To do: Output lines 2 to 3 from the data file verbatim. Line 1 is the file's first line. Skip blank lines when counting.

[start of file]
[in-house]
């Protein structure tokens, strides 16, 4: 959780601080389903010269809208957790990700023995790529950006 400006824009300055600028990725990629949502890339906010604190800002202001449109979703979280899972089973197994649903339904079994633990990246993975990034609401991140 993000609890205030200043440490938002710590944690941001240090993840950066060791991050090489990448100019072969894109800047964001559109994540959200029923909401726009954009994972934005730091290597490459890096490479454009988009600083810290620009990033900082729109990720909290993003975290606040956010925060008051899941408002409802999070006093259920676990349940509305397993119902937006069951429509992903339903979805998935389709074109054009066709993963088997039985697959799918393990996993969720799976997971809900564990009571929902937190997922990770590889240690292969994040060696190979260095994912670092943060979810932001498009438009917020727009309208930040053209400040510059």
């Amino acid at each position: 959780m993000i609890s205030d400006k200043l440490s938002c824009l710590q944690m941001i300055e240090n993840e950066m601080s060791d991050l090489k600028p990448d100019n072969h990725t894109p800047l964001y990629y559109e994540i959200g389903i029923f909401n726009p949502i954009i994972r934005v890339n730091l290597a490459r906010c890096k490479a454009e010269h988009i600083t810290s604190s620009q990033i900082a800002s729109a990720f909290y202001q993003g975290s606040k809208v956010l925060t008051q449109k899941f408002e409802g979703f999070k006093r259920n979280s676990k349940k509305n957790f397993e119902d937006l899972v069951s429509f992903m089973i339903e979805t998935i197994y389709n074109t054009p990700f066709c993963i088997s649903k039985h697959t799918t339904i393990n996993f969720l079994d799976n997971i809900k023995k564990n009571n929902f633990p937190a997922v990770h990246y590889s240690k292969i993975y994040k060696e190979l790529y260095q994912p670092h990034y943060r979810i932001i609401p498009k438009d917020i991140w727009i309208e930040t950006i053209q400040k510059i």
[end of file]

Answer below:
């Protein structure tokens, strides 16, 4: 959780601080389903010269809208957790990700023995790529950006 400006824009300055600028990725990629949502890339906010604190800002202001449109979703979280899972089973197994649903339904079994633990990246993975990034609401991140 993000609890205030200043440490938002710590944690941001240090993840950066060791991050090489990448100019072969894109800047964001559109994540959200029923909401726009954009994972934005730091290597490459890096490479454009988009600083810290620009990033900082729109990720909290993003975290606040956010925060008051899941408002409802999070006093259920676990349940509305397993119902937006069951429509992903339903979805998935389709074109054009066709993963088997039985697959799918393990996993969720799976997971809900564990009571929902937190997922990770590889240690292969994040060696190979260095994912670092943060979810932001498009438009917020727009309208930040053209400040510059």
């Amino acid at each position: 959780m993000i609890s205030d400006k200043l440490s938002c824009l710590q944690m941001i300055e240090n993840e950066m601080s060791d991050l090489k600028p990448d100019n072969h990725t894109p800047l964001y990629y559109e994540i959200g389903i029923f909401n726009p949502i954009i994972r934005v890339n730091l290597a490459r906010c890096k490479a454009e010269h988009i600083t810290s604190s620009q990033i900082a800002s729109a990720f909290y202001q993003g975290s606040k809208v956010l925060t008051q449109k899941f408002e409802g979703f999070k006093r259920n979280s676990k349940k509305n957790f397993e119902d937006l899972v069951s429509f992903m089973i339903e979805t998935i197994y389709n074109t054009p990700f066709c993963i088997s649903k039985h697959t799918t339904i393990n996993f969720l079994d799976n997971i809900k023995k564990n009571n929902f633990p937190a997922v990770h990246y590889s240690k292969i993975y994040k060696e190979l790529y260095q994912p670092h990034y943060r979810i932001i609401p498009k438009d917020i991140w727009i309208e930040t950006i053209q400040k510059i």